EMU students begin moving into dorms with rise in first-year enrollees

Noelle Gray
The Detroit News

Ypsilanti — Families and students came Thursday with cars packed with cases of water, pillows, comforters and school supplies ready to take on the semester ahead at Eastern Michigan University. 

Alexis Knowles of Detroit pushes a cart full of belongings, including a life size cutout of her sister Asia, into Putnam Hall during Eastern Michigan University's move in day in Ypsilanti, Thursday, August 26, 2021.

Eastern Michigan University has enrolled more than 2,250 first-year students to campus this fall, a 20% increase from fall 2020,  when 1,867 students enrolled. It is also a 7% hike from first-year enrollment of 2,106 in 2019 before the pandemic, according to the university.

The influx is boosting the number of students living on campus. More than 2,750 students have made a deposit for housing this fall, up 35% from 2,031 students who lived in student housing last fall.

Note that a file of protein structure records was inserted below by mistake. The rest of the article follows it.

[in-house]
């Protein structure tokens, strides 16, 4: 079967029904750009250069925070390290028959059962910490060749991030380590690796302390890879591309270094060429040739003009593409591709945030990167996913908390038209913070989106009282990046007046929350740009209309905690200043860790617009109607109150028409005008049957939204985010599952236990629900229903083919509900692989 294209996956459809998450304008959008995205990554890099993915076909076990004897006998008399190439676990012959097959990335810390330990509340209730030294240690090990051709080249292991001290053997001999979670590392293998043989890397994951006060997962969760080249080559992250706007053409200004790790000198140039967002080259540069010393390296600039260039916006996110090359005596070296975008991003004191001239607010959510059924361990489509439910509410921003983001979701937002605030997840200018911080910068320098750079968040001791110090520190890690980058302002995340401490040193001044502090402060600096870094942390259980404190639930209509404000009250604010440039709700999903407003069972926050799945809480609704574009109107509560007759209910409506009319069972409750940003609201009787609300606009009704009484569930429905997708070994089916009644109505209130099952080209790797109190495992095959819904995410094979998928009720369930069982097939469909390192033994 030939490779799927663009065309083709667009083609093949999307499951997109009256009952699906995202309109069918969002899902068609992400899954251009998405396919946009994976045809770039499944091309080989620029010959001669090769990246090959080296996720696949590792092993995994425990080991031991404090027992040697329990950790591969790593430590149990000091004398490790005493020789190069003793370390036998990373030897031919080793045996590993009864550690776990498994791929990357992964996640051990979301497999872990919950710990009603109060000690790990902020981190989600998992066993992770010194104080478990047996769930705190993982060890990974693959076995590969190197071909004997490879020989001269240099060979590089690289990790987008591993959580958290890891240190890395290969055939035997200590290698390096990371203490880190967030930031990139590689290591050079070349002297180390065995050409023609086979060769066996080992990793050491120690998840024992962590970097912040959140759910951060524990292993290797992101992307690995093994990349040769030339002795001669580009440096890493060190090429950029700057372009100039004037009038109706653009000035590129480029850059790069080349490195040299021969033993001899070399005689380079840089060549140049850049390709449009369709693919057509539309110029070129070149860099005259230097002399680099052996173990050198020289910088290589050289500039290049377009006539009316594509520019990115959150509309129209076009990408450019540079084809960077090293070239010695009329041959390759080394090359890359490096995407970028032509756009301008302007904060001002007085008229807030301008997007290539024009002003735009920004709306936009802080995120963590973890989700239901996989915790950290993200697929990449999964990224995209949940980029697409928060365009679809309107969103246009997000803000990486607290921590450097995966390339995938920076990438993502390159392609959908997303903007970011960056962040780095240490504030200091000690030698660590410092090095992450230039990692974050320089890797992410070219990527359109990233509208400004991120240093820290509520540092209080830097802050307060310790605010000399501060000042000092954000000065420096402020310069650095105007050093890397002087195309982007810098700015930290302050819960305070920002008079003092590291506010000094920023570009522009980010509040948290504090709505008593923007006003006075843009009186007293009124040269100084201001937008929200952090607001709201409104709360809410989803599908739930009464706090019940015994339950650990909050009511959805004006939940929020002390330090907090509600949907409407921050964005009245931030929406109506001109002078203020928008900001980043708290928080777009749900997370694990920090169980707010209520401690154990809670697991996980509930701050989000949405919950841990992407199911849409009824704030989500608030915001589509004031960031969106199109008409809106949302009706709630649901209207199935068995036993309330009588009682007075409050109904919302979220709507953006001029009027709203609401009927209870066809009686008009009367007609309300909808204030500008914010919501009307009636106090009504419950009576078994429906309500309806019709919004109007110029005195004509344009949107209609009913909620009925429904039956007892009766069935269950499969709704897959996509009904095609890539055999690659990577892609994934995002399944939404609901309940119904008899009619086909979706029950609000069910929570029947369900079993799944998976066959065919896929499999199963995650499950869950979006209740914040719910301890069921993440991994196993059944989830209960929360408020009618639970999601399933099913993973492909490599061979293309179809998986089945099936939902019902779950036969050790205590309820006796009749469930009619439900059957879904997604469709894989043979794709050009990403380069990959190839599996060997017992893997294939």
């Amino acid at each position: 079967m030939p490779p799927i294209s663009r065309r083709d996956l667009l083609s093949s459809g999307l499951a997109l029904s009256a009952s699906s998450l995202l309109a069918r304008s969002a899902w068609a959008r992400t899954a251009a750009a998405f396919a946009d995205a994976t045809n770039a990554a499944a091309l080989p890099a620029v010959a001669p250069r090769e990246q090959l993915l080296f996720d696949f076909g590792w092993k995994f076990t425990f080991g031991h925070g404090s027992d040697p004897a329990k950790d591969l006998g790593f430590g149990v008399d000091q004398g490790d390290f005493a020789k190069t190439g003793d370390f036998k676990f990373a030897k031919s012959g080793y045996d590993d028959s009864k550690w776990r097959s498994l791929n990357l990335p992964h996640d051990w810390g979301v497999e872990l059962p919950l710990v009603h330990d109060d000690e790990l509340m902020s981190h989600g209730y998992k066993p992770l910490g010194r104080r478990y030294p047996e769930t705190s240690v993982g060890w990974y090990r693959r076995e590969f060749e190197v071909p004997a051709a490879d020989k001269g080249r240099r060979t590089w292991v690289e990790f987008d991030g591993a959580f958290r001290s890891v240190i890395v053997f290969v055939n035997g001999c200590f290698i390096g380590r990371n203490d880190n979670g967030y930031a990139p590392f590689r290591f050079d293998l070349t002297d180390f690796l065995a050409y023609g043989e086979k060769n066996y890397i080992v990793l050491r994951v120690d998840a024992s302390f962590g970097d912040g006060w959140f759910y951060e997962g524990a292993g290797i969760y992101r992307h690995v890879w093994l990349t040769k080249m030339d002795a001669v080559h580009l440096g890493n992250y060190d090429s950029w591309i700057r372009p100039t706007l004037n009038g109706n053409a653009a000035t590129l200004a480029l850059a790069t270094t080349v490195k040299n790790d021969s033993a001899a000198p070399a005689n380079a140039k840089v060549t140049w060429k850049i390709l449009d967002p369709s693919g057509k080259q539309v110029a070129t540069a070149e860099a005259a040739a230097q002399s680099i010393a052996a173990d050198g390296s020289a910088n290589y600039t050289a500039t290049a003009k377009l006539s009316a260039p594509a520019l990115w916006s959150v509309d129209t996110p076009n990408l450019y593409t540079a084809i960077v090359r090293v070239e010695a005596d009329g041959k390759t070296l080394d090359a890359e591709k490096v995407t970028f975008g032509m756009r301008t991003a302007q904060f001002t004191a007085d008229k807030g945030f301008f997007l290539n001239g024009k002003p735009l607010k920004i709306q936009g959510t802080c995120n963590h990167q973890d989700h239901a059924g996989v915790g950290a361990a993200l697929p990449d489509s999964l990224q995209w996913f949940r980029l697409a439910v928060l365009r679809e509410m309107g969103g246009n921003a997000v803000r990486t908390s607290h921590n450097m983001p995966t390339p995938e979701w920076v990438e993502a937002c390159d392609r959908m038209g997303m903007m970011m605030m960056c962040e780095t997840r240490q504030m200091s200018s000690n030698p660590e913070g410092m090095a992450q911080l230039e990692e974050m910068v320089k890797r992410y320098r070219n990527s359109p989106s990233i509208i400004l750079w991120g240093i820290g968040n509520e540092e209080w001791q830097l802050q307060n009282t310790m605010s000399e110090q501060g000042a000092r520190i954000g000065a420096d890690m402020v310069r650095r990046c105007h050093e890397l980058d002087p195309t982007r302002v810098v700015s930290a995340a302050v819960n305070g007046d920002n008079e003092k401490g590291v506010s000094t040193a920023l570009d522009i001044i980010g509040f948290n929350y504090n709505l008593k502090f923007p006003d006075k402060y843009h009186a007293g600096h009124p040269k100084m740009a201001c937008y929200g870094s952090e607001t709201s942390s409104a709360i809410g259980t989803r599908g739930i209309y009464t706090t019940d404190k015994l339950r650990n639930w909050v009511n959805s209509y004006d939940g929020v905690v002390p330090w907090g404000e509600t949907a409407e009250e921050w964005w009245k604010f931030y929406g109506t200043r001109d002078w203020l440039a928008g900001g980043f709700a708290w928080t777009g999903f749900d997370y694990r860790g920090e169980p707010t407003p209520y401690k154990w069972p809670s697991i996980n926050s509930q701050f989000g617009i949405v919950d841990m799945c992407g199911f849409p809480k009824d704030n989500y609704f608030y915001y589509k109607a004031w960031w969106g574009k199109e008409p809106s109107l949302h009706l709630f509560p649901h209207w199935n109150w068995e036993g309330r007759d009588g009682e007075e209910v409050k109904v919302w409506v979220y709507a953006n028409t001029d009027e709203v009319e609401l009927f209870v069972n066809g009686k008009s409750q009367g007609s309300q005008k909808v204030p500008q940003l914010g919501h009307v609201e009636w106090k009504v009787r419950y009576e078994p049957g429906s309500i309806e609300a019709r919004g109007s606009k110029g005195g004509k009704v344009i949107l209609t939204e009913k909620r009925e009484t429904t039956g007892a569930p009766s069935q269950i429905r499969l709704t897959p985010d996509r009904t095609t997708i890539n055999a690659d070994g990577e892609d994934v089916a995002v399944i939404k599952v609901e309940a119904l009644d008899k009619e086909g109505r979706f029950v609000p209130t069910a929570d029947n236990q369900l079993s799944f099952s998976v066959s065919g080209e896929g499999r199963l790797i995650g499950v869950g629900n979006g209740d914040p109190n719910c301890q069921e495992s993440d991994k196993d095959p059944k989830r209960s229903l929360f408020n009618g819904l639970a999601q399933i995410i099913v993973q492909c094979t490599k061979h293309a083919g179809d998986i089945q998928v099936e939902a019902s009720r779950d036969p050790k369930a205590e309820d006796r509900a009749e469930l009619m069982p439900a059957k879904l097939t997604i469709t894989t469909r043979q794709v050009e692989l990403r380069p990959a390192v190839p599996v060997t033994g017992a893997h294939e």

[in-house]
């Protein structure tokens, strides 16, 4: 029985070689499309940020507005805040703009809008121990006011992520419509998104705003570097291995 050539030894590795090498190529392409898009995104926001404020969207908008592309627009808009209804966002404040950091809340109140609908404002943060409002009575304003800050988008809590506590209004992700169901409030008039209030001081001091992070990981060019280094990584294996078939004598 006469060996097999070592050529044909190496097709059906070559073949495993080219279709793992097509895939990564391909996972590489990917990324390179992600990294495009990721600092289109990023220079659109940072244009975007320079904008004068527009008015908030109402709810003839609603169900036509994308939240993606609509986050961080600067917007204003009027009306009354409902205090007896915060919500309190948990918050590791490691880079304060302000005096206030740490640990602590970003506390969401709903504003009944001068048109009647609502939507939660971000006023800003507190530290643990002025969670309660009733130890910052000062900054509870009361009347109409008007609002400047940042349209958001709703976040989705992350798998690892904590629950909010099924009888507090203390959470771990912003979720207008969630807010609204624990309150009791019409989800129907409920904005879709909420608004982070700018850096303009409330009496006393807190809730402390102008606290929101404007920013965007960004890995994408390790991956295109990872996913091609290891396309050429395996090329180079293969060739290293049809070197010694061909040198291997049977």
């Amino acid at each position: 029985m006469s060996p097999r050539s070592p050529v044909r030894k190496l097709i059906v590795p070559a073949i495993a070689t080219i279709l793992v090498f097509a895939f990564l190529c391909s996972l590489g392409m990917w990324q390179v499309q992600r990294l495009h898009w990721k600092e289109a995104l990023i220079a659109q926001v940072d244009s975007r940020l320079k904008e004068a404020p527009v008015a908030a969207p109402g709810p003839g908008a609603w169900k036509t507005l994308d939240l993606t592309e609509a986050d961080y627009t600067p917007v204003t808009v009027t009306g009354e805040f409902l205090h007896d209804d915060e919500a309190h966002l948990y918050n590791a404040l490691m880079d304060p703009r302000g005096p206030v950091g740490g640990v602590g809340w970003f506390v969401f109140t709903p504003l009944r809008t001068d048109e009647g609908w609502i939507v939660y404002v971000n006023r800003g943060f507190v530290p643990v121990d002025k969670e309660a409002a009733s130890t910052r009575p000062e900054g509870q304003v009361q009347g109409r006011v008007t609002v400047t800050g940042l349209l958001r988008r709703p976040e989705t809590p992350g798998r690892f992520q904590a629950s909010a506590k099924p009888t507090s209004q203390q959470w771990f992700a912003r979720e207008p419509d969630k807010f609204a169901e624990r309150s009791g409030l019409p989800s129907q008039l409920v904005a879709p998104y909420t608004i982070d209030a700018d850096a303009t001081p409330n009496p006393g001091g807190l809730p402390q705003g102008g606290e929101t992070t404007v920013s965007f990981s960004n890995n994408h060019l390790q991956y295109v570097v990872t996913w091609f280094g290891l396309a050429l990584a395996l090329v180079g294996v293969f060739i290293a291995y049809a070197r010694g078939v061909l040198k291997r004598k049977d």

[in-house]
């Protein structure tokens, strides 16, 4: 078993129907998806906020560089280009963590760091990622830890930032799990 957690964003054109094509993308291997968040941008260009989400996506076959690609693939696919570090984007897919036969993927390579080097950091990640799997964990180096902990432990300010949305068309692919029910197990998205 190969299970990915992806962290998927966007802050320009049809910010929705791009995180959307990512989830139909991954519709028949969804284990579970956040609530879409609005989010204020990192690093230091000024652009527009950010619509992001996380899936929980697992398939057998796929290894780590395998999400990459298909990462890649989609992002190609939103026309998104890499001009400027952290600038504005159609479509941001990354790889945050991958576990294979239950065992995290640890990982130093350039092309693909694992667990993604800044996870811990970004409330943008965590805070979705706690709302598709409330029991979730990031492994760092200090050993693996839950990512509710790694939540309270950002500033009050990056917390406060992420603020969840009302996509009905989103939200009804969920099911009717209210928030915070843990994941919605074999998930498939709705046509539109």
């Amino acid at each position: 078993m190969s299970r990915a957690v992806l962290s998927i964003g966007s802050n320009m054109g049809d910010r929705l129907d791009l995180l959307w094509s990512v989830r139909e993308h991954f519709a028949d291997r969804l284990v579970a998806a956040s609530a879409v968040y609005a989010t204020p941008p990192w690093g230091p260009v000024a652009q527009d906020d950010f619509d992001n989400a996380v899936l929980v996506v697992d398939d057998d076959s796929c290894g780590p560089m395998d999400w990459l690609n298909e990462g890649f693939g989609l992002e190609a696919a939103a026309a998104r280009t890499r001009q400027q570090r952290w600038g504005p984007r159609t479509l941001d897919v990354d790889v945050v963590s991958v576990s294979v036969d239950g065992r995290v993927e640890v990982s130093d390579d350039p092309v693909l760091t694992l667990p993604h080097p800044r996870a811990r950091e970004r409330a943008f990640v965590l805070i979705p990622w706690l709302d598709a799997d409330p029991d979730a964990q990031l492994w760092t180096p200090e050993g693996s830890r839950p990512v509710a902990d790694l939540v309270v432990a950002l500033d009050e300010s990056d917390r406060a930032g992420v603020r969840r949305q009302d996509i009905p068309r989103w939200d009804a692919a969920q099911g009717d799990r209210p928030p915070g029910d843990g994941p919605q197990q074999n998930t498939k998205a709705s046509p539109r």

For new students, it was a moment to relish.

"I am looking forward to getting independence from my family," said Caroline Merrel, 18, of Dexter.

On Tuesday, EMU officials said they would require students on campus who are not vaccinated against COVID-19 to undergo weekly testing.

Jaxon McDaniel, Flint, keeps guard over his brother Oliver's stuff as he waits for him to return for another load of stuff to haul up to his Hoyt Hall dorm room where Oliver will live his freshman year at Eastern Michigan University in Ypsilanti. Thursday, August 26, 2021 was move in day for several students at EMU.

First-year students began moving into campus housing Thursday. Other students are set to begin moving in Friday through Sunday. The staggered move-in is a COVID-19 safety precaution. 

Erin Gardner, right, Albion, takes a picture of her daughter Nejyah Gardner, left, an incoming Eastern Michigan University freshman from Albion, gets a hand moving into her Pittman Hall dorm from her mom and dad (Thomas and Erin) during her move in day, Thursday, August 26, 2021, in Ypsilanti.

As a result of the enrollment increase, 65% of classes are being held in person; 35% of classes are being held virtually.

Students like Aniyah Ranold, 17, of Detroit like the flexibility of choosing what classes to take in person or virtually. 

"Considering one of my classes is virtual, I am expecting a normal and exciting school year," Ranold said.